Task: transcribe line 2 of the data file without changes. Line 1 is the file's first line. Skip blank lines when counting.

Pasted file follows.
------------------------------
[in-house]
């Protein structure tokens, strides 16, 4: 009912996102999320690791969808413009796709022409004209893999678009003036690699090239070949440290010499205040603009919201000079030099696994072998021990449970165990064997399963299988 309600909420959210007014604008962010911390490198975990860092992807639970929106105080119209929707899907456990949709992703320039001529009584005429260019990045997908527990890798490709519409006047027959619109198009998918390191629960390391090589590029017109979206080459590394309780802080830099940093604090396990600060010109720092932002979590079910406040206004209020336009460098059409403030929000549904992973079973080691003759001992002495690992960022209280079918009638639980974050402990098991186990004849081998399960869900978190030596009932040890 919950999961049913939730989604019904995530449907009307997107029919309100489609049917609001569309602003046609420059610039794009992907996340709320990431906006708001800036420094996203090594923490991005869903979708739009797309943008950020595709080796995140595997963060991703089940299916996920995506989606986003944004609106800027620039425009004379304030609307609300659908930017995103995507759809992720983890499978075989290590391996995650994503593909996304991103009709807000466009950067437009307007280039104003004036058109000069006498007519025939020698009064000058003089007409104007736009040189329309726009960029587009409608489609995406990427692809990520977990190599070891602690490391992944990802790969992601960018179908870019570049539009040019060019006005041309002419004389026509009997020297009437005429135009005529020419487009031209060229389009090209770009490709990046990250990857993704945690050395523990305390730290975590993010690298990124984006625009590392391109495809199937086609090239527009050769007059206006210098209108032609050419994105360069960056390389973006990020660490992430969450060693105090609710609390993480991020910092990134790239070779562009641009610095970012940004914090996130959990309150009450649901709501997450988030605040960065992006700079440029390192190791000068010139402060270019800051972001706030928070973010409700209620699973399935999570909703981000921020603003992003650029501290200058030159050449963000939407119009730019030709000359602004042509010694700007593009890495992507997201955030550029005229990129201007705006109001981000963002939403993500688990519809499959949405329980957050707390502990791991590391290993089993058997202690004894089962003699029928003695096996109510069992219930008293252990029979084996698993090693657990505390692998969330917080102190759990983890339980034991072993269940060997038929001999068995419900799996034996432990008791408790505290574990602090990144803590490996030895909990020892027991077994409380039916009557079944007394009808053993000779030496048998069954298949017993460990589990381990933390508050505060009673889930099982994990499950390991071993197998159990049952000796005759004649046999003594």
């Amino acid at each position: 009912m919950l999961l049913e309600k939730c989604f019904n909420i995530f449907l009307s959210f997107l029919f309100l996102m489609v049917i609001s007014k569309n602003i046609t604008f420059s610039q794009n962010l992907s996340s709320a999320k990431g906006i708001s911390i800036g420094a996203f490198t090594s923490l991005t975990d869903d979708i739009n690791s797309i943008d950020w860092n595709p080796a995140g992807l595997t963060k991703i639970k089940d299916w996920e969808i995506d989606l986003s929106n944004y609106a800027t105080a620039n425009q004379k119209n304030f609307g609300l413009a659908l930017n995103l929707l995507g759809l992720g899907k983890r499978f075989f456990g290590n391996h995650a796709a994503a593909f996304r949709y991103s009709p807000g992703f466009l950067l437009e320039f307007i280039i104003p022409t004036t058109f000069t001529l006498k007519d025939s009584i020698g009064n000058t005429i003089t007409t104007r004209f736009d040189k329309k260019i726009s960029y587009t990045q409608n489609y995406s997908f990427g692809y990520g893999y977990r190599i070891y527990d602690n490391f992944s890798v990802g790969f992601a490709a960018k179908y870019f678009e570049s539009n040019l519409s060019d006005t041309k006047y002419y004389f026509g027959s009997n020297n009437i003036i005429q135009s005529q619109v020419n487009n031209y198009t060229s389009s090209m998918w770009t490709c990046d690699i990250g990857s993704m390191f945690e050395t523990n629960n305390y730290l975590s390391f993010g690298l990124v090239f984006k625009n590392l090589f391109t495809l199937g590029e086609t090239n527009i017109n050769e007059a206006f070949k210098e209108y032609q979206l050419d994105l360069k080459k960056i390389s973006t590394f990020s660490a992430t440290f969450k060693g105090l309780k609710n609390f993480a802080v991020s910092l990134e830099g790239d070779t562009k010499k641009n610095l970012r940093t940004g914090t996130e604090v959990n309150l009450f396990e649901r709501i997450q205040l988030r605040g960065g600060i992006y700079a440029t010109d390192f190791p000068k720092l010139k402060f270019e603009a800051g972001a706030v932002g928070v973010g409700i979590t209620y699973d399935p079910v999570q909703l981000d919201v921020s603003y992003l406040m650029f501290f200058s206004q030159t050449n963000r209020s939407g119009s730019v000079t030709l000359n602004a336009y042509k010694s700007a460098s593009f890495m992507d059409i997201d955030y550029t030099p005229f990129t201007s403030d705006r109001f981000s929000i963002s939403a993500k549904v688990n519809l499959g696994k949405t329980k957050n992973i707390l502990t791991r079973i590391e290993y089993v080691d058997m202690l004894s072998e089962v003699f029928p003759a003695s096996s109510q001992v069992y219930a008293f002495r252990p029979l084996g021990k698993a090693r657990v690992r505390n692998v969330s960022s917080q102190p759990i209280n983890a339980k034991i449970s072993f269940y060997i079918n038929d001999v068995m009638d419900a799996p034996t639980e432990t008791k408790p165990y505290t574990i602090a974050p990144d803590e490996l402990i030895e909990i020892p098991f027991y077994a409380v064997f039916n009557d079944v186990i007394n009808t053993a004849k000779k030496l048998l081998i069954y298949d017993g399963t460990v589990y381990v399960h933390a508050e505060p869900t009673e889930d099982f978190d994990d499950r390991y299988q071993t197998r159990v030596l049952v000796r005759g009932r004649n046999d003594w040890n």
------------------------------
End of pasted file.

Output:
């Protein structure tokens, strides 16, 4: 009912996102999320690791969808413009796709022409004209893999678009003036690699090239070949440290010499205040603009919201000079030099696994072998021990449970165990064997399963299988 309600909420959210007014604008962010911390490198975990860092992807639970929106105080119209929707899907456990949709992703320039001529009584005429260019990045997908527990890798490709519409006047027959619109198009998918390191629960390391090589590029017109979206080459590394309780802080830099940093604090396990600060010109720092932002979590079910406040206004209020336009460098059409403030929000549904992973079973080691003759001992002495690992960022209280079918009638639980974050402990098991186990004849081998399960869900978190030596009932040890 919950999961049913939730989604019904995530449907009307997107029919309100489609049917609001569309602003046609420059610039794009992907996340709320990431906006708001800036420094996203090594923490991005869903979708739009797309943008950020595709080796995140595997963060991703089940299916996920995506989606986003944004609106800027620039425009004379304030609307609300659908930017995103995507759809992720983890499978075989290590391996995650994503593909996304991103009709807000466009950067437009307007280039104003004036058109000069006498007519025939020698009064000058003089007409104007736009040189329309726009960029587009409608489609995406990427692809990520977990190599070891602690490391992944990802790969992601960018179908870019570049539009040019060019006005041309002419004389026509009997020297009437005429135009005529020419487009031209060229389009090209770009490709990046990250990857993704945690050395523990305390730290975590993010690298990124984006625009590392391109495809199937086609090239527009050769007059206006210098209108032609050419994105360069960056390389973006990020660490992430969450060693105090609710609390993480991020910092990134790239070779562009641009610095970012940004914090996130959990309150009450649901709501997450988030605040960065992006700079440029390192190791000068010139402060270019800051972001706030928070973010409700209620699973399935999570909703981000921020603003992003650029501290200058030159050449963000939407119009730019030709000359602004042509010694700007593009890495992507997201955030550029005229990129201007705006109001981000963002939403993500688990519809499959949405329980957050707390502990791991590391290993089993058997202690004894089962003699029928003695096996109510069992219930008293252990029979084996698993090693657990505390692998969330917080102190759990983890339980034991072993269940060997038929001999068995419900799996034996432990008791408790505290574990602090990144803590490996030895909990020892027991077994409380039916009557079944007394009808053993000779030496048998069954298949017993460990589990381990933390508050505060009673889930099982994990499950390991071993197998159990049952000796005759004649046999003594």